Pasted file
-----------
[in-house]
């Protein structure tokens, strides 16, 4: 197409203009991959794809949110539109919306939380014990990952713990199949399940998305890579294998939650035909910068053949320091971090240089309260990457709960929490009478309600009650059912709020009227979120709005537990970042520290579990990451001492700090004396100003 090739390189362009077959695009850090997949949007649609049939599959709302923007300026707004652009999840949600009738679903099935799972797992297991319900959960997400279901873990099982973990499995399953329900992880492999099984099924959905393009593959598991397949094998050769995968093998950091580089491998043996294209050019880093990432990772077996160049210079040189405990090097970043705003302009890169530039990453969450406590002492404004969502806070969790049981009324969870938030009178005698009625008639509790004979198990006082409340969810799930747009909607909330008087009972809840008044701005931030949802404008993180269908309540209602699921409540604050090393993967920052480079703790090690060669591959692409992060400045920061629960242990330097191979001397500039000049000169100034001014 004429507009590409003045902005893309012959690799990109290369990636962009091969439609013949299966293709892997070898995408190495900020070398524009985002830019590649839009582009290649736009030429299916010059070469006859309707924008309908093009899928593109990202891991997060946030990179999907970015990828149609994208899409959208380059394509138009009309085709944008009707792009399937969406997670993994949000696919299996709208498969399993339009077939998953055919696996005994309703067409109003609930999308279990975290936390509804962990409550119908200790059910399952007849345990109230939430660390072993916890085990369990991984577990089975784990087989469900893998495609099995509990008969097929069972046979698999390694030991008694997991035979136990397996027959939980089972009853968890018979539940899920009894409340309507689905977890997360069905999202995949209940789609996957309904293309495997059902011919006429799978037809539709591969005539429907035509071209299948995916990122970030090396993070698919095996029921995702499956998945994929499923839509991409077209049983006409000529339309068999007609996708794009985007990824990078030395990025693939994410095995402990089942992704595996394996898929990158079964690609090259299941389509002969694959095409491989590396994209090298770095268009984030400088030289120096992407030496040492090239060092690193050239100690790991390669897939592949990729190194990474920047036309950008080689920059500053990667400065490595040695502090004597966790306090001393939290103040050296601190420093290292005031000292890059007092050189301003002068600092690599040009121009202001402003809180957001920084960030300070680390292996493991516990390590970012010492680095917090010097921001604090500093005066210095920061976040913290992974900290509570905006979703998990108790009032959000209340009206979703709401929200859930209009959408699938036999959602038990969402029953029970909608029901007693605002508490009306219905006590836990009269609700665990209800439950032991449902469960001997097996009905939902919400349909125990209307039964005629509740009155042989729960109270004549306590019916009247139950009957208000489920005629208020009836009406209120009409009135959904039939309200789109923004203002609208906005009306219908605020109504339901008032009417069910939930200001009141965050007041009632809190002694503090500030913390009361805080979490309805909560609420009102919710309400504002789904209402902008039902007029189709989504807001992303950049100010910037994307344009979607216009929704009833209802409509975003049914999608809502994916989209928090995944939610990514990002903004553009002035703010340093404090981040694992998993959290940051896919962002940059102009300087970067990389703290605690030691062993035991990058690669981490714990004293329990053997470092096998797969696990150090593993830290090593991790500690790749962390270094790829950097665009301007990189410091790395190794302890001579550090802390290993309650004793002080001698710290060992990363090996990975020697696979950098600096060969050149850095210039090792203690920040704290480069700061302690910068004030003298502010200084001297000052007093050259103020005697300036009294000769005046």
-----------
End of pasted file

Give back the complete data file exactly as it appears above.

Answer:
[in-house]
């Protein structure tokens, strides 16, 4: 197409203009991959794809949110539109919306939380014990990952713990199949399940998305890579294998939650035909910068053949320091971090240089309260990457709960929490009478309600009650059912709020009227979120709005537990970042520290579990990451001492700090004396100003 090739390189362009077959695009850090997949949007649609049939599959709302923007300026707004652009999840949600009738679903099935799972797992297991319900959960997400279901873990099982973990499995399953329900992880492999099984099924959905393009593959598991397949094998050769995968093998950091580089491998043996294209050019880093990432990772077996160049210079040189405990090097970043705003302009890169530039990453969450406590002492404004969502806070969790049981009324969870938030009178005698009625008639509790004979198990006082409340969810799930747009909607909330008087009972809840008044701005931030949802404008993180269908309540209602699921409540604050090393993967920052480079703790090690060669591959692409992060400045920061629960242990330097191979001397500039000049000169100034001014 004429507009590409003045902005893309012959690799990109290369990636962009091969439609013949299966293709892997070898995408190495900020070398524009985002830019590649839009582009290649736009030429299916010059070469006859309707924008309908093009899928593109990202891991997060946030990179999907970015990828149609994208899409959208380059394509138009009309085709944008009707792009399937969406997670993994949000696919299996709208498969399993339009077939998953055919696996005994309703067409109003609930999308279990975290936390509804962990409550119908200790059910399952007849345990109230939430660390072993916890085990369990991984577990089975784990087989469900893998495609099995509990008969097929069972046979698999390694030991008694997991035979136990397996027959939980089972009853968890018979539940899920009894409340309507689905977890997360069905999202995949209940789609996957309904293309495997059902011919006429799978037809539709591969005539429907035509071209299948995916990122970030090396993070698919095996029921995702499956998945994929499923839509991409077209049983006409000529339309068999007609996708794009985007990824990078030395990025693939994410095995402990089942992704595996394996898929990158079964690609090259299941389509002969694959095409491989590396994209090298770095268009984030400088030289120096992407030496040492090239060092690193050239100690790991390669897939592949990729190194990474920047036309950008080689920059500053990667400065490595040695502090004597966790306090001393939290103040050296601190420093290292005031000292890059007092050189301003002068600092690599040009121009202001402003809180957001920084960030300070680390292996493991516990390590970012010492680095917090010097921001604090500093005066210095920061976040913290992974900290509570905006979703998990108790009032959000209340009206979703709401929200859930209009959408699938036999959602038990969402029953029970909608029901007693605002508490009306219905006590836990009269609700665990209800439950032991449902469960001997097996009905939902919400349909125990209307039964005629509740009155042989729960109270004549306590019916009247139950009957208000489920005629208020009836009406209120009409009135959904039939309200789109923004203002609208906005009306219908605020109504339901008032009417069910939930200001009141965050007041009632809190002694503090500030913390009361805080979490309805909560609420009102919710309400504002789904209402902008039902007029189709989504807001992303950049100010910037994307344009979607216009929704009833209802409509975003049914999608809502994916989209928090995944939610990514990002903004553009002035703010340093404090981040694992998993959290940051896919962002940059102009300087970067990389703290605690030691062993035991990058690669981490714990004293329990053997470092096998797969696990150090593993830290090593991790500690790749962390270094790829950097665009301007990189410091790395190794302890001579550090802390290993309650004793002080001698710290060992990363090996990975020697696979950098600096060969050149850095210039090792203690920040704290480069700061302690910068004030003298502010200084001297000052007093050259103020005697300036009294000769005046």